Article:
One can only conclude that the identity of a "piece of music" was a far more fluid concept for the Notre Dame cantors than it is for us. An organum as actually performed was essentially a patchwork created more or less on the spot, or after a brief consultation, from the many available parts in the manuscripts we have...He is talking about the fact that there are many different versions of the pieces in different manuscripts and also that each has a multitude of interchangeable sections. To a somewhat lesser extent, this is true of all music prior to the invention of recording technology and is still true of all live performances of music. [UPDATE: this overstates things. In the Notre Dame repertoire it is the actual text, the notes, that has multiple variants. In music since about 1750, the text is stable, but the variations are on the level of expression and interpretation--which I think is also very important.] Even with simple pieces, every time you sit down to play or sing them, there are real differences in the pacing, expression, dynamics, tone-color and so on. I regard this as one of the great strengths of music.
Compare to some other art forms: differences in lighting and environment aside, all paintings and sculptures are essentially the same over time. There are no 'performance' differences. But in the performing arts, such as theater and music, each performance is different. What strikes me is the analogue with persons. Every time you meet someone and have a conversation with them, there are differences. A different side of them appears--and a different side of you as well. Proust mused that we only really come to know ourselves as we are reflected in others. A piece of music only seems to come fully to 'life' in a performance before an audience.
How great are these differences? Take a famous piece like the Chaconne to the D minor violin partita by Bach. There a many different ways of playing this. Here are a few of them:
Each on a different instrument! All the same piece. But the 'same' in a way akin to the way a person is the same dressed for a formal occasion, or dressed to play soccer, or in an extrovert mood, or subdued and so on. Different facets of a piece are revealed in different performances by different people, even if on the same instruments, similar to the way different facets of a person emerge depending on the situation: at a party, in a job interview and so on. You can only stretch the analogy a little ways, of course. But it is easy to see why a piece of music is a bit like a person: because people are involved in at least three ways. First, the music is composed by a person and due to its unique fluidity and expressive qualities, some of the personhood of the composer is transmitted. Then it is performed by a different person who takes what is there and contributes yet another level of personhood with their own expression. Thirdly, there is an audience receiving this complex of expression and they receive it with their own personhood.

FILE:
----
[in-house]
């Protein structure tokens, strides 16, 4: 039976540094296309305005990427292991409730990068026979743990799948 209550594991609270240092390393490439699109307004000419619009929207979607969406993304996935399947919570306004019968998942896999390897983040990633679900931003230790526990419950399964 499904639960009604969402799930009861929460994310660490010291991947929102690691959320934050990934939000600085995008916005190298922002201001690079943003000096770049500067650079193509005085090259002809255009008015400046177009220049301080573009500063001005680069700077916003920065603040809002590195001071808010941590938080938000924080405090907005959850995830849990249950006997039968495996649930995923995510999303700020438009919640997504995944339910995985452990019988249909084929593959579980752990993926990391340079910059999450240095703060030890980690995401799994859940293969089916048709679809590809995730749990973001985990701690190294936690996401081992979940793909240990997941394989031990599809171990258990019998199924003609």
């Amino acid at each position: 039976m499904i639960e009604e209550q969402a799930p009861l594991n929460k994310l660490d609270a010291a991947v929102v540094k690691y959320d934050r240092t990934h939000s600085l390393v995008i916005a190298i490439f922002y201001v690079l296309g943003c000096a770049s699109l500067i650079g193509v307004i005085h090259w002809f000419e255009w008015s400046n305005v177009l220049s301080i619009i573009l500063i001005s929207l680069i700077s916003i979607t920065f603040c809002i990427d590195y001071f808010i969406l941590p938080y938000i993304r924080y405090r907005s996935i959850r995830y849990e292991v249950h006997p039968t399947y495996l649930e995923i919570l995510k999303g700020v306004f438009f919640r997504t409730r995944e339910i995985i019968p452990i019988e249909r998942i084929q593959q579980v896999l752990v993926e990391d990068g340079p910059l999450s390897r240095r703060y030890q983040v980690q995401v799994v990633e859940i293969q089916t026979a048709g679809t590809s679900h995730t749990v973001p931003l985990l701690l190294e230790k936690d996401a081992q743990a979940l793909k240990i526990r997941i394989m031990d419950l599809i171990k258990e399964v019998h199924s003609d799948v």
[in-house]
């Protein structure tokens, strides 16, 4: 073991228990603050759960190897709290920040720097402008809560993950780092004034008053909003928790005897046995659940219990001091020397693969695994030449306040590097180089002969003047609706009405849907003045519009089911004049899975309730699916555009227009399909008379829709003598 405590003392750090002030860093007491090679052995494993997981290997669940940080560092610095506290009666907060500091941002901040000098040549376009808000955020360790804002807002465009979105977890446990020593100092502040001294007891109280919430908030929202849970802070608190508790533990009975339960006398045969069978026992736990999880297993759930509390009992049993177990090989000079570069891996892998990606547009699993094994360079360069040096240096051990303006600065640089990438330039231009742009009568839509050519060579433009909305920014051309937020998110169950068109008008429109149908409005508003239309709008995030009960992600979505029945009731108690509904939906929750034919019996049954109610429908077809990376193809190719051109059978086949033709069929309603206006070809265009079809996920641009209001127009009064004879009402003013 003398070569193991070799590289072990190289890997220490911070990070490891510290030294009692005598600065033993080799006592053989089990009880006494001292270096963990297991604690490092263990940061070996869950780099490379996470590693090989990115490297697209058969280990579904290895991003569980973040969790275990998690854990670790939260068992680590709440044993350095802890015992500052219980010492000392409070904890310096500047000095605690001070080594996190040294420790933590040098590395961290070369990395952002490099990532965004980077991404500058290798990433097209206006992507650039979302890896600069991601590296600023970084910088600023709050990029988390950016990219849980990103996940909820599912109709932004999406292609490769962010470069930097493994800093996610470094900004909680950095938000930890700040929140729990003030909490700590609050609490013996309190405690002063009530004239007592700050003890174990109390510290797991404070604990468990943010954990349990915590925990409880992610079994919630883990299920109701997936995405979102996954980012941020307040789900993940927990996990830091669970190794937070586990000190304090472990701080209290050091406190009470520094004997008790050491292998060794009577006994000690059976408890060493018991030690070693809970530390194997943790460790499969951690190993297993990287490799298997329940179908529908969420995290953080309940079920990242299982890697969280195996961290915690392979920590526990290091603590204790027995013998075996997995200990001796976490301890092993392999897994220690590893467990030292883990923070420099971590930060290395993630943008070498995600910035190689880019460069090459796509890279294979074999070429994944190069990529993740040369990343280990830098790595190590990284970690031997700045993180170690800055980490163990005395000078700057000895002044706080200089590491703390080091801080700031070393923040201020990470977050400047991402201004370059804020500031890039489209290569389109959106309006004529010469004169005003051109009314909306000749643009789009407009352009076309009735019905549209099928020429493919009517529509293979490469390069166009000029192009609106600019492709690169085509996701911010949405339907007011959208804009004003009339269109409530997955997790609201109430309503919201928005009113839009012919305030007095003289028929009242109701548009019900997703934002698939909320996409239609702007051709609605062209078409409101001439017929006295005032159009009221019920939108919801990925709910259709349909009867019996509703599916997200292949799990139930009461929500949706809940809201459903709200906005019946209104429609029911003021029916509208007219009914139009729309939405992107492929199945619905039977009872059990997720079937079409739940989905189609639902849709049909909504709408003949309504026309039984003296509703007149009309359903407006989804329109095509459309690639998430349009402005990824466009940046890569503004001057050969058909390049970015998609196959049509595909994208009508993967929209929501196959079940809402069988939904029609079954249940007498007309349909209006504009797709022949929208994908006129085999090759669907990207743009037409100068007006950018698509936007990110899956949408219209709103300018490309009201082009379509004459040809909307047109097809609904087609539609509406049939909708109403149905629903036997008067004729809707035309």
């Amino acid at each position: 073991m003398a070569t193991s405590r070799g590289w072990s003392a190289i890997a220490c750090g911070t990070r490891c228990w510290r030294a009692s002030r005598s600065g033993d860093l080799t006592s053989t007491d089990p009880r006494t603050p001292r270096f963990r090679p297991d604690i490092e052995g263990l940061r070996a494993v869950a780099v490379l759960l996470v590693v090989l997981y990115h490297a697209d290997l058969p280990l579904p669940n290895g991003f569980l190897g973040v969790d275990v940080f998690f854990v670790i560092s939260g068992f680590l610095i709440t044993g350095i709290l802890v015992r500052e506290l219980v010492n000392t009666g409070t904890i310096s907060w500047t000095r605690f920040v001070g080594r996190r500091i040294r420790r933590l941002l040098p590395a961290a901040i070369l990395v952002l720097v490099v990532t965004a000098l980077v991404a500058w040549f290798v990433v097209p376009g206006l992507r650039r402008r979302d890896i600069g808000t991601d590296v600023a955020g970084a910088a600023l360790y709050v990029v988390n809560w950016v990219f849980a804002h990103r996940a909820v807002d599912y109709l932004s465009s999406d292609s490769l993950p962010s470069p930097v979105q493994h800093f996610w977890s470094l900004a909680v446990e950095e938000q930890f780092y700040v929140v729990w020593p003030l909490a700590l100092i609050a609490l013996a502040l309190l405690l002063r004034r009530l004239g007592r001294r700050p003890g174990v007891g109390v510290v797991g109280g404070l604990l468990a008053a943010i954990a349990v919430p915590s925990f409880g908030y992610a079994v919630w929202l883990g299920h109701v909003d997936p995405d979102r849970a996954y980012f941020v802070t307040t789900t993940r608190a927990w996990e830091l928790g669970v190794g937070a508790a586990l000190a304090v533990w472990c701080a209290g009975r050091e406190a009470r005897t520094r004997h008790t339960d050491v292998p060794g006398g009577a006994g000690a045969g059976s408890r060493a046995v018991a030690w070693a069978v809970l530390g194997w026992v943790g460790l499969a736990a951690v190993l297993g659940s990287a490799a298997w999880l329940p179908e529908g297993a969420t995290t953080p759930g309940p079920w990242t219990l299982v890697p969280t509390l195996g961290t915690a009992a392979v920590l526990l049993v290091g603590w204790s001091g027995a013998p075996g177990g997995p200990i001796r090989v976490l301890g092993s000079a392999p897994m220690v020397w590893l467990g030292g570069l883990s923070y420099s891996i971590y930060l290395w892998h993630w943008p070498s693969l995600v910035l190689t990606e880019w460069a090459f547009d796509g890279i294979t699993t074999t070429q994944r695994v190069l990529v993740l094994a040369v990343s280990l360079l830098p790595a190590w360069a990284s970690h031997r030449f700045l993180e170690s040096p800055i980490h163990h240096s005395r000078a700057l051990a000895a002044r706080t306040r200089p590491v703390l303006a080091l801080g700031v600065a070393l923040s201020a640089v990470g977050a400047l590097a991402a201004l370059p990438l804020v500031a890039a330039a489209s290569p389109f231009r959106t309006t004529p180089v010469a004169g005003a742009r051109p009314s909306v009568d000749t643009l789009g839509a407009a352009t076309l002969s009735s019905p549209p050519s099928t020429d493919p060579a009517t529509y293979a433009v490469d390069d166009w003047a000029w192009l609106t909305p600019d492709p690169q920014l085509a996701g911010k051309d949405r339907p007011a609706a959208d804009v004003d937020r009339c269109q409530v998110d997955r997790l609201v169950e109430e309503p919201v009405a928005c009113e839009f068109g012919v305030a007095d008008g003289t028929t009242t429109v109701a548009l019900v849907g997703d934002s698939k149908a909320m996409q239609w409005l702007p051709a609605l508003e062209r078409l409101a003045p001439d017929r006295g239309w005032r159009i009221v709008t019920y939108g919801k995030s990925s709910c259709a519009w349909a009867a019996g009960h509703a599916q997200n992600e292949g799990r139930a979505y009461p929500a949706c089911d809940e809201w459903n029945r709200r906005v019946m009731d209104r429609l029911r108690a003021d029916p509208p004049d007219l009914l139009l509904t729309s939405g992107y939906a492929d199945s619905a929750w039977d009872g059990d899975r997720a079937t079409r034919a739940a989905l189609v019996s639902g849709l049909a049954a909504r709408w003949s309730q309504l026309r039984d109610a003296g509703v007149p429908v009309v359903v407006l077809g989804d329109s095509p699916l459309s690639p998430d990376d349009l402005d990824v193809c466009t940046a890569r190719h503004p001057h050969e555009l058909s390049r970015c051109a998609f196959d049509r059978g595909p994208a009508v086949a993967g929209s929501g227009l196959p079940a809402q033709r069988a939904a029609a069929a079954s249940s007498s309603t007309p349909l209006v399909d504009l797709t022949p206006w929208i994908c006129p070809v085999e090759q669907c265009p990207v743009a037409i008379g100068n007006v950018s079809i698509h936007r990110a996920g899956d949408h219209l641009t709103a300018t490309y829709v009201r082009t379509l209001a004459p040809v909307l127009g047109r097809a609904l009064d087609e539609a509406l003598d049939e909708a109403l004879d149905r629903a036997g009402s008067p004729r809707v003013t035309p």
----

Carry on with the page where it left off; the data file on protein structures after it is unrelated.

Music is a medium for the transmission of some aspects of being a person. It is the fluidity, the undefined aspects of music that lend it the malleability that is so important.
Now think about recording for a moment. I had to use recordings to give you examples, but I would have much preferred not to. If this blog post were a talk instead, to a live audience, I could have played the beginning of the chaconne in several different ways as an example. Myself on guitar, perhaps some friends on violin or piano. Then the point would be even stronger, because even when the same person plays the same piece on the same instrument, it is different on different days. Just as you yourself are different on different days, in a different mood, and this is amplified when you interact with another person, who is also in different moods on different days.
Recordings are fixed, transportable and saleable, which has made them so hugely important. But they eliminate the aspect of music that I have been talking about: the fluidity of music, the different-each-time-ness of music. A recording is music frozen. Interestingly enough, this aspect is least evident the first time you listen, but with each subsequent hearing of the same recording, the frozenness of it becomes more evident.
Even though I have avoided using the word, this post is really about the ontology of music...
UPDATE: I just remembered an excellent example of this. During Expo 86 in Vancouver, the great Croatian pianist Ivo Pogorelić was a guest artist performing, if I recall correctly, a Tchaikovsky piano concerto with the Vancouver Symphony. There were two evening performances scheduled and a review appeared in the morning paper after the first of them. Vancouver being just a bit of a musical backwater, but somewhat belligerent about it, the critic was careful to find some negatives to mention in the review. I wasn't actually there, a friend of mine, another music critic, related to me the story. In any case, in the first night's performance the critic tweaked Pogorelić for being too something: too subdued or too boistrous, too subtle or too crude. I don't recall which! But let's say, too subdued. Obviously he read the paper the next morning so for that evening's performance he played the piece in exactly the opposite way! This is what we often forget: a great artist can play a piece of music in fifty different ways...